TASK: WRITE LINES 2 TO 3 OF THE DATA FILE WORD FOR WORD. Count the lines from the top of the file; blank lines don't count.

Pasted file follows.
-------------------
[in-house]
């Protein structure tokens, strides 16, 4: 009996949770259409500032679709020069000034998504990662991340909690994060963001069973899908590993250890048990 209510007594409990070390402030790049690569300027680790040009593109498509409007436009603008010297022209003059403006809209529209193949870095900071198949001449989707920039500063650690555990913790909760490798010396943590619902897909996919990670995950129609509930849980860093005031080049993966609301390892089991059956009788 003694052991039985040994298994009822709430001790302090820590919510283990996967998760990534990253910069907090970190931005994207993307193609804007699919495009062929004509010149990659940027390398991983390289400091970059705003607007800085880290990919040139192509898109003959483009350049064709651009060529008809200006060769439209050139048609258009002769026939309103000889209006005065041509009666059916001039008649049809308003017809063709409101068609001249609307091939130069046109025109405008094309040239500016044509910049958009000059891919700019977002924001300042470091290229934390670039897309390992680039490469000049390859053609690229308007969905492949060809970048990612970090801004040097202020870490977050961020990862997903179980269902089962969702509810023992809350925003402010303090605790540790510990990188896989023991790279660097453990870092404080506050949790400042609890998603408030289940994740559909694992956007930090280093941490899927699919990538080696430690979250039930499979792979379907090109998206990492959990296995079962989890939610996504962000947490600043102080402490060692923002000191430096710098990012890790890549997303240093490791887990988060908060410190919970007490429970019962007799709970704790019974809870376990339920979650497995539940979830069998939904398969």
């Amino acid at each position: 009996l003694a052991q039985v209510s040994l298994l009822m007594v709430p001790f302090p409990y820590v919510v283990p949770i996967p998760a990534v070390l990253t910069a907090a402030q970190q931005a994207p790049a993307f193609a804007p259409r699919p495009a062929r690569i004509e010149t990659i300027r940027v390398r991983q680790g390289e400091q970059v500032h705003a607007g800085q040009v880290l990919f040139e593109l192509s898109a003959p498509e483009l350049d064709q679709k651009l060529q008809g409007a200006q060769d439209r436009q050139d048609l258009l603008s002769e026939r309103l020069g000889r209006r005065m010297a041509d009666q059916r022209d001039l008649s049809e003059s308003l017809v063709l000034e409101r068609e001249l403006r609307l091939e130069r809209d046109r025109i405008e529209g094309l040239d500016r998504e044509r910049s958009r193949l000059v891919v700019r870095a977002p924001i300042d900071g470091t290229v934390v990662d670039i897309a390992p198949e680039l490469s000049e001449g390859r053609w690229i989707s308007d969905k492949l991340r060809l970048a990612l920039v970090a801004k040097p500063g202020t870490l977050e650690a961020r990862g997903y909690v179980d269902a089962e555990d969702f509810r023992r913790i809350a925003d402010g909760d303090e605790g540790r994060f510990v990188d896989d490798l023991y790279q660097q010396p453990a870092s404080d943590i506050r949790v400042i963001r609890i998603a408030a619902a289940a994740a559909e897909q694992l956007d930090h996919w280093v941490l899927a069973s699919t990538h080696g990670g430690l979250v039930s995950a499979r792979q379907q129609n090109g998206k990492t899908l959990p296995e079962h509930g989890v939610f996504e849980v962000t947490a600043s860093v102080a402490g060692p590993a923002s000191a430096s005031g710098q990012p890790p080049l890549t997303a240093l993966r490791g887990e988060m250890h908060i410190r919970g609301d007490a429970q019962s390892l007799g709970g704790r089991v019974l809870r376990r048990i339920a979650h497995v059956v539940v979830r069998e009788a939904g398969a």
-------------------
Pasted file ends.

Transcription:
């Protein structure tokens, strides 16, 4: 009996949770259409500032679709020069000034998504990662991340909690994060963001069973899908590993250890048990 209510007594409990070390402030790049690569300027680790040009593109498509409007436009603008010297022209003059403006809209529209193949870095900071198949001449989707920039500063650690555990913790909760490798010396943590619902897909996919990670995950129609509930849980860093005031080049993966609301390892089991059956009788 003694052991039985040994298994009822709430001790302090820590919510283990996967998760990534990253910069907090970190931005994207993307193609804007699919495009062929004509010149990659940027390398991983390289400091970059705003607007800085880290990919040139192509898109003959483009350049064709651009060529008809200006060769439209050139048609258009002769026939309103000889209006005065041509009666059916001039008649049809308003017809063709409101068609001249609307091939130069046109025109405008094309040239500016044509910049958009000059891919700019977002924001300042470091290229934390670039897309390992680039490469000049390859053609690229308007969905492949060809970048990612970090801004040097202020870490977050961020990862997903179980269902089962969702509810023992809350925003402010303090605790540790510990990188896989023991790279660097453990870092404080506050949790400042609890998603408030289940994740559909694992956007930090280093941490899927699919990538080696430690979250039930499979792979379907090109998206990492959990296995079962989890939610996504962000947490600043102080402490060692923002000191430096710098990012890790890549997303240093490791887990988060908060410190919970007490429970019962007799709970704790019974809870376990339920979650497995539940979830069998939904398969």
């Amino acid at each position: 009996l003694a052991q039985v209510s040994l298994l009822m007594v709430p001790f302090p409990y820590v919510v283990p949770i996967p998760a990534v070390l990253t910069a907090a402030q970190q931005a994207p790049a993307f193609a804007p259409r699919p495009a062929r690569i004509e010149t990659i300027r940027v390398r991983q680790g390289e400091q970059v500032h705003a607007g800085q040009v880290l990919f040139e593109l192509s898109a003959p498509e483009l350049d064709q679709k651009l060529q008809g409007a200006q060769d439209r436009q050139d048609l258009l603008s002769e026939r309103l020069g000889r209006r005065m010297a041509d009666q059916r022209d001039l008649s049809e003059s308003l017809v063709l000034e409101r068609e001249l403006r609307l091939e130069r809209d046109r025109i405008e529209g094309l040239d500016r998504e044509r910049s958009r193949l000059v891919v700019r870095a977002p924001i300042d900071g470091t290229v934390v990662d670039i897309a390992p198949e680039l490469s000049e001449g390859r053609w690229i989707s308007d969905k492949l991340r060809l970048a990612l920039v970090a801004k040097p500063g202020t870490l977050e650690a961020r990862g997903y909690v179980d269902a089962e555990d969702f509810r023992r913790i809350a925003d402010g909760d303090e605790g540790r994060f510990v990188d896989d490798l023991y790279q660097q010396p453990a870092s404080d943590i506050r949790v400042i963001r609890i998603a408030a619902a289940a994740a559909e897909q694992l956007d930090h996919w280093v941490l899927a069973s699919t990538h080696g990670g430690l979250v039930s995950a499979r792979q379907q129609n090109g998206k990492t899908l959990p296995e079962h509930g989890v939610f996504e849980v962000t947490a600043s860093v102080a402490g060692p590993a923002s000191a430096s005031g710098q990012p890790p080049l890549t997303a240093l993966r490791g887990e988060m250890h908060i410190r919970g609301d007490a429970q019962s390892l007799g709970g704790r089991v019974l809870r376990r048990i339920a979650h497995v059956v539940v979830r069998e009788a939904g398969a």